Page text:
The bombing of Compton Road
Our house is hit
There was a hit and run bombing raid in Compton Road, which is in direct line with the viaduct over Lewes Road, at 12 noon on the 23rd May 1943. A plane dropped bombs obviously meant for the viaduct, but missed its target and so they dropped on our house, the house next door and damaged the houses either side. I was at work, so I didn’t have any personal involvement with the bombing. Numbers 22 & 24 Compton Road were completely demolished.
Buried under the house
My mother and my sister, who was seven months pregnant at the time, and my mother’s neighbour, luckily went into the Anderson shelter of 22 Compton Road. This was very lucky because we didn’t always use it when the sirens went. But I think because it was the middle of the day they thought it might be a genuine raid. Anyway they were all buried under the house. Luckily in Caffyns Garage in Dyke Road there was a group of soldiers training to be mechanics and they were immediately sent round to help get people out.
‘Mind the baby!’
They got my mother and our neighbour out, but had a bit of a problem with my sister because she kept saying ‘mind the baby’ and they were looking for a baby. Of course when they reached her they realized what she meant. The poor lady in number 24 was killed. They were all taken to Brighton General Hospital where coincidentally, my father was Head of the Grounds. He could actually stand at work and look across and see the houses in Compton Road and Inwood Crescent, and he felt that he could see a gap where his house had been. He was told his family had been brought in and was very relieved to find out that my sister and mother had survived. My sister had her son Malcolm two months later and had no complications at all; he now lives in Australia.
I was working at the Brighton G.P.O. Telegraphs in Ship Street and there was a phone call for me from a man. Now this was strictly not allowed, as there were quite a few problems with many ladies working there the men all being called up, and there were too many personal calls. Our supervisor, Miss McIntosh, who I should imagine has died by now, told the caller that he would not be able to speak to me, as personal calls were not allowed. He told her he was a doctor at the Brighton General Hospital and he wanted to tell me some sad personal news. I was naturally very sad at the news but my colleagues were quite thrilled to think that Miss McIntosh had been put in her place!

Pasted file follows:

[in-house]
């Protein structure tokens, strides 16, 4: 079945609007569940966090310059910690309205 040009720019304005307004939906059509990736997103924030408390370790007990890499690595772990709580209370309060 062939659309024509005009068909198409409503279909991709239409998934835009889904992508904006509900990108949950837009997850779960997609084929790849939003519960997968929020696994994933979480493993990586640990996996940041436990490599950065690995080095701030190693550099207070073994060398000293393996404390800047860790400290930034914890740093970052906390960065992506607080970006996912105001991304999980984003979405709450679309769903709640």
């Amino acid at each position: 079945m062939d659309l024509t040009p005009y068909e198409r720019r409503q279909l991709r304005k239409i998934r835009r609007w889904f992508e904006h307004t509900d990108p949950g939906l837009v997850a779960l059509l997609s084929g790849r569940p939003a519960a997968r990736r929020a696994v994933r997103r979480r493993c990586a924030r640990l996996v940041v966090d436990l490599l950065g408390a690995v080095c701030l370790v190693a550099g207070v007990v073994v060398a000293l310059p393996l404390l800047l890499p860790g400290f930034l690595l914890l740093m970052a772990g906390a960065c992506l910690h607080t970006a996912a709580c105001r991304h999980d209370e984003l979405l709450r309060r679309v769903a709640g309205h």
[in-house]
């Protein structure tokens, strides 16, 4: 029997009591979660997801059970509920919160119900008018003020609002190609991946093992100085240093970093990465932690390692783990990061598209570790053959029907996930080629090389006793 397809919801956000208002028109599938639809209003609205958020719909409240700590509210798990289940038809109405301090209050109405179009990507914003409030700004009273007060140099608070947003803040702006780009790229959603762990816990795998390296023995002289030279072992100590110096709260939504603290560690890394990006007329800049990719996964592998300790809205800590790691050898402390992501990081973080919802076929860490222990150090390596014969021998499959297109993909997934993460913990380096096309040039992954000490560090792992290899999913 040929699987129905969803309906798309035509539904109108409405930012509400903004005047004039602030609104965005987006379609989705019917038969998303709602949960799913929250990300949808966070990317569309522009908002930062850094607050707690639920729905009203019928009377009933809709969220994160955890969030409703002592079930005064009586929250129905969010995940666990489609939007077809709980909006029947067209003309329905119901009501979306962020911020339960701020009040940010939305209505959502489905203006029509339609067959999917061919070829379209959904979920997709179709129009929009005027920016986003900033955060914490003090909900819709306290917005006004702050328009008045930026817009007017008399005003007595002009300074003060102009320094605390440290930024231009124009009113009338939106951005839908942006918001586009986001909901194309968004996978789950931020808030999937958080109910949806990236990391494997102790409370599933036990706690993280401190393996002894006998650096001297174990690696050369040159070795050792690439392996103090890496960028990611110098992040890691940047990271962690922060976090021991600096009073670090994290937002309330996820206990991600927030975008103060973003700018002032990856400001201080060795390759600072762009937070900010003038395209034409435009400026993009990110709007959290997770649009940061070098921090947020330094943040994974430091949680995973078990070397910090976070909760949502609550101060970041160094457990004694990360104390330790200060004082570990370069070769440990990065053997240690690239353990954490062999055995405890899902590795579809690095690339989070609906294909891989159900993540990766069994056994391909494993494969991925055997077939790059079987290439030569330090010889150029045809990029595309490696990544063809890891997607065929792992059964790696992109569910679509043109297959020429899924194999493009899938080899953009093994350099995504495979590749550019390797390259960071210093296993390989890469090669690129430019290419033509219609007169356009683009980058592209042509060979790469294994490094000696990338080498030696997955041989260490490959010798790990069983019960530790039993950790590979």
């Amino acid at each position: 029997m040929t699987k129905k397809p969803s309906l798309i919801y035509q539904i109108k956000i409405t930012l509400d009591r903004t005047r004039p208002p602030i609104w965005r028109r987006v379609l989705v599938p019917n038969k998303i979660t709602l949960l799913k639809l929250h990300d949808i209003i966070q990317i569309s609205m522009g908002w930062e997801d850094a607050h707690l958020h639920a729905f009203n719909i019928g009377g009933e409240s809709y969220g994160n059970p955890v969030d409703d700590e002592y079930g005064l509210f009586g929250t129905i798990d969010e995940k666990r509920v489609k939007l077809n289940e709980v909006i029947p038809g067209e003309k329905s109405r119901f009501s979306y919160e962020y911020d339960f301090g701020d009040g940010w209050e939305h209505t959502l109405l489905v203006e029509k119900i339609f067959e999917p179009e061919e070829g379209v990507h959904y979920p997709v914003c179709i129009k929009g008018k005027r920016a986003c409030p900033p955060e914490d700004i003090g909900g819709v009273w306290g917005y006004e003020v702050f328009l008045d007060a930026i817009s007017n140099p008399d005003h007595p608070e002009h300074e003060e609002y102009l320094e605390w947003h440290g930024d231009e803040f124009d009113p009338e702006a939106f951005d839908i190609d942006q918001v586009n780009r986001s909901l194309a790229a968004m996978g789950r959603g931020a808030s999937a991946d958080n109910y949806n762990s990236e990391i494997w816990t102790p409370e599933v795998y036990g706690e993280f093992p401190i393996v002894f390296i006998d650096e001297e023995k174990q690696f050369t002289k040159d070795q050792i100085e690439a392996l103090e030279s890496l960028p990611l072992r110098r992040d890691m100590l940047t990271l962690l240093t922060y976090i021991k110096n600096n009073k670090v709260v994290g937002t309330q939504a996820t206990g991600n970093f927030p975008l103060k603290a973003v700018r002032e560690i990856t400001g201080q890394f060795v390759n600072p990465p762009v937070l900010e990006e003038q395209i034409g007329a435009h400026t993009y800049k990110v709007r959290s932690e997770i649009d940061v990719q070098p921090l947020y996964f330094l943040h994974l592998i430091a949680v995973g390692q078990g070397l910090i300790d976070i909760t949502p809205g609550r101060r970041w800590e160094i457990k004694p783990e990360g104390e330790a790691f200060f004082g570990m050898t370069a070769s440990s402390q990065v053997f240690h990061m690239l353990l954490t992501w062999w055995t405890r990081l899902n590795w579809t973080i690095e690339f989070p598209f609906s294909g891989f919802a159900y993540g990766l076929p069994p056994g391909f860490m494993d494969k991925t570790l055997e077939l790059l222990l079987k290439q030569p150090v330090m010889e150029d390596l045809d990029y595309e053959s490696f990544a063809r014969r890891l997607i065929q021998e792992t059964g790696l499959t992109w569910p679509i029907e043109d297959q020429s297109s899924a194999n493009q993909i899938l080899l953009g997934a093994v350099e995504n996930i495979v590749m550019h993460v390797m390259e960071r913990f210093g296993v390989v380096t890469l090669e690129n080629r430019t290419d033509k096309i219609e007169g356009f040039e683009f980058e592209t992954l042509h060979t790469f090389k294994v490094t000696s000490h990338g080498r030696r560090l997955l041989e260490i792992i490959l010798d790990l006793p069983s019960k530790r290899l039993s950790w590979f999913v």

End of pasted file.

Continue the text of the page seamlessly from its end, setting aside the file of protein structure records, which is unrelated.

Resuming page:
Where to go?
The family was left with the clothes they stood up in because everything was buried under the rubble. It was such a mess; everything was torn and smashed, so we couldn’t save anything because it was too damaged. The only thing was my mother swore that a lady, who shall remain nameless, did appear in one of my mother’s dresses. That night my father, myself and our lodger, Norah Wells were catered for at the Church of the Good Shepherd in Dyke Road. My father went to stay at my sister’s flat in Dyke Road after the first night, as he was very upset but we stayed in the church hall until the family rented a flat in Dyke Road. My mother never really recovered from the shock and she suffered from nerves and angina afterwards and would never let my father buy another house.
Our house was eventually rebuilt but number 24 and 26 were left as wasteland for several years and then a small block of flats was built on the land. My father always complained that the house wasn’t of the same quality when it had been rebuilt, as there was a terrible problem with damp that hadn’t existed before. My parents didn’t ever live there again but my sister and her husband took over the family house and had another son some time later. I went to Canada with my husband at the end of the war and didn’t return until some years later.